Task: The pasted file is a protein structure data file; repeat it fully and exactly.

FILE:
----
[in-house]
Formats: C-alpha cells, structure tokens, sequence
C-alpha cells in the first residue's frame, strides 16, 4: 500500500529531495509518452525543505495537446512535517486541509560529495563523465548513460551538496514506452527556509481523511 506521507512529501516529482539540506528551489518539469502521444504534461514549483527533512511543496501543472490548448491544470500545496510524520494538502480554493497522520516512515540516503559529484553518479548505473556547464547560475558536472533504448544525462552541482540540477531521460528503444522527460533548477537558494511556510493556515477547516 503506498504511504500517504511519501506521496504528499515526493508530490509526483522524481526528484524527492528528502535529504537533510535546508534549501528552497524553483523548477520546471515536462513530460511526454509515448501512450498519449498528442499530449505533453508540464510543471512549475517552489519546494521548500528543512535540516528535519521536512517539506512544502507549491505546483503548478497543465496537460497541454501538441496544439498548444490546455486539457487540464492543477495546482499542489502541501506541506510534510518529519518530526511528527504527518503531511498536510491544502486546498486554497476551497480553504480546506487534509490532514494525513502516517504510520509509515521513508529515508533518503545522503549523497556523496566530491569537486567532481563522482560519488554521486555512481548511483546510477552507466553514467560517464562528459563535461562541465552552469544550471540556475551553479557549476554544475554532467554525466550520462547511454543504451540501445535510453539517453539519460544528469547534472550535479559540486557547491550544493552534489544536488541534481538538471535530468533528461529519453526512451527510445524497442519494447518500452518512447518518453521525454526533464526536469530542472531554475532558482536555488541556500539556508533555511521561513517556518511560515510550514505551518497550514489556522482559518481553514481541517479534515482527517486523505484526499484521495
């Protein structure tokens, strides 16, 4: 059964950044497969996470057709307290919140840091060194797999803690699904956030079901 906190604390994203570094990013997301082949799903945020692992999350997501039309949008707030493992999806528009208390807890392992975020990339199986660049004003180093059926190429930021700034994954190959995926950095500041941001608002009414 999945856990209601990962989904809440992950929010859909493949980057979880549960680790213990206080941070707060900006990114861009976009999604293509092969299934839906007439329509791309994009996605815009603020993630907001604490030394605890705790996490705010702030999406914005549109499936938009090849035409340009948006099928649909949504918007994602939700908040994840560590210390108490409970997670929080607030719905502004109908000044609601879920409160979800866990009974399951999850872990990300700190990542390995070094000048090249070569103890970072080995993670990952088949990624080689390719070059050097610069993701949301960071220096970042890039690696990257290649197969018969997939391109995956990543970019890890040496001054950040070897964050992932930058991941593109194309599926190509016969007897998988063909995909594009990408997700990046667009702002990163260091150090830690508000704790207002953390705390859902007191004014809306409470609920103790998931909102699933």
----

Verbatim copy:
[in-house]
Formats: C-alpha cells, structure tokens, sequence
C-alpha cells in the first residue's frame, strides 16, 4: 500500500529531495509518452525543505495537446512535517486541509560529495563523465548513460551538496514506452527556509481523511 506521507512529501516529482539540506528551489518539469502521444504534461514549483527533512511543496501543472490548448491544470500545496510524520494538502480554493497522520516512515540516503559529484553518479548505473556547464547560475558536472533504448544525462552541482540540477531521460528503444522527460533548477537558494511556510493556515477547516 503506498504511504500517504511519501506521496504528499515526493508530490509526483522524481526528484524527492528528502535529504537533510535546508534549501528552497524553483523548477520546471515536462513530460511526454509515448501512450498519449498528442499530449505533453508540464510543471512549475517552489519546494521548500528543512535540516528535519521536512517539506512544502507549491505546483503548478497543465496537460497541454501538441496544439498548444490546455486539457487540464492543477495546482499542489502541501506541506510534510518529519518530526511528527504527518503531511498536510491544502486546498486554497476551497480553504480546506487534509490532514494525513502516517504510520509509515521513508529515508533518503545522503549523497556523496566530491569537486567532481563522482560519488554521486555512481548511483546510477552507466553514467560517464562528459563535461562541465552552469544550471540556475551553479557549476554544475554532467554525466550520462547511454543504451540501445535510453539517453539519460544528469547534472550535479559540486557547491550544493552534489544536488541534481538538471535530468533528461529519453526512451527510445524497442519494447518500452518512447518518453521525454526533464526536469530542472531554475532558482536555488541556500539556508533555511521561513517556518511560515510550514505551518497550514489556522482559518481553514481541517479534515482527517486523505484526499484521495
């Protein structure tokens, strides 16, 4: 059964950044497969996470057709307290919140840091060194797999803690699904956030079901 906190604390994203570094990013997301082949799903945020692992999350997501039309949008707030493992999806528009208390807890392992975020990339199986660049004003180093059926190429930021700034994954190959995926950095500041941001608002009414 999945856990209601990962989904809440992950929010859909493949980057979880549960680790213990206080941070707060900006990114861009976009999604293509092969299934839906007439329509791309994009996605815009603020993630907001604490030394605890705790996490705010702030999406914005549109499936938009090849035409340009948006099928649909949504918007994602939700908040994840560590210390108490409970997670929080607030719905502004109908000044609601879920409160979800866990009974399951999850872990990300700190990542390995070094000048090249070569103890970072080995993670990952088949990624080689390719070059050097610069993701949301960071220096970042890039690696990257290649197969018969997939391109995956990543970019890890040496001054950040070897964050992932930058991941593109194309599926190509016969007897998988063909995909594009990408997700990046667009702002990163260091150090830690508000704790207002953390705390859902007191004014809306409470609920103790998931909102699933």